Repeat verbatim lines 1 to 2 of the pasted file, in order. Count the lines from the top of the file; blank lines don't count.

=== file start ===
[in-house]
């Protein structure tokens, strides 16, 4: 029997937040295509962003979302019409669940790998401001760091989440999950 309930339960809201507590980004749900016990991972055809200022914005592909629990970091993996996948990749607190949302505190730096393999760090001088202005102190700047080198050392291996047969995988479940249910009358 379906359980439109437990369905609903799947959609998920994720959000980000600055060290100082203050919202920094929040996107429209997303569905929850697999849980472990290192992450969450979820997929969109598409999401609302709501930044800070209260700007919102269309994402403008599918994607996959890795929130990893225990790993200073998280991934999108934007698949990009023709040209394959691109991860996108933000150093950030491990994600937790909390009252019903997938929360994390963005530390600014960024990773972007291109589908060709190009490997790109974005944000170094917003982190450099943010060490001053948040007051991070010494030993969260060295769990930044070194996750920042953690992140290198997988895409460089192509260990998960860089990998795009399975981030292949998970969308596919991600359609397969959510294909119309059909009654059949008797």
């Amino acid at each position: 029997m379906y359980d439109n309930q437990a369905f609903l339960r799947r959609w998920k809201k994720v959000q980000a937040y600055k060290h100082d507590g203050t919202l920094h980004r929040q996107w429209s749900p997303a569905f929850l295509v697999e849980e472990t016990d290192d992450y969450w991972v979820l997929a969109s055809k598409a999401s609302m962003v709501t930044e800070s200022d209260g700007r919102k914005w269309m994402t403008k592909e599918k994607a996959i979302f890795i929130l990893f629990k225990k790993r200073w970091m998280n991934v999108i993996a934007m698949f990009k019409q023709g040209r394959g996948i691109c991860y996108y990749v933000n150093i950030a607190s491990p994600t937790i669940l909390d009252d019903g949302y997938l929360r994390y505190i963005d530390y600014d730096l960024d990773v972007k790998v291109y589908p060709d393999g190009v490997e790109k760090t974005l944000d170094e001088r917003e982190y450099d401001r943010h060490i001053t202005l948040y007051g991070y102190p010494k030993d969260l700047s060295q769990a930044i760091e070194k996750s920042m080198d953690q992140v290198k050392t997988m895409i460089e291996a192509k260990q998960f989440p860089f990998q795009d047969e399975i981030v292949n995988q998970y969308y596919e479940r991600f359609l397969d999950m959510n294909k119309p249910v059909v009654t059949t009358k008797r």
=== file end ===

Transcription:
[in-house]
């Protein structure tokens, strides 16, 4: 029997937040295509962003979302019409669940790998401001760091989440999950 309930339960809201507590980004749900016990991972055809200022914005592909629990970091993996996948990749607190949302505190730096393999760090001088202005102190700047080198050392291996047969995988479940249910009358 379906359980439109437990369905609903799947959609998920994720959000980000600055060290100082203050919202920094929040996107429209997303569905929850697999849980472990290192992450969450979820997929969109598409999401609302709501930044800070209260700007919102269309994402403008599918994607996959890795929130990893225990790993200073998280991934999108934007698949990009023709040209394959691109991860996108933000150093950030491990994600937790909390009252019903997938929360994390963005530390600014960024990773972007291109589908060709190009490997790109974005944000170094917003982190450099943010060490001053948040007051991070010494030993969260060295769990930044070194996750920042953690992140290198997988895409460089192509260990998960860089990998795009399975981030292949998970969308596919991600359609397969959510294909119309059909009654059949008797």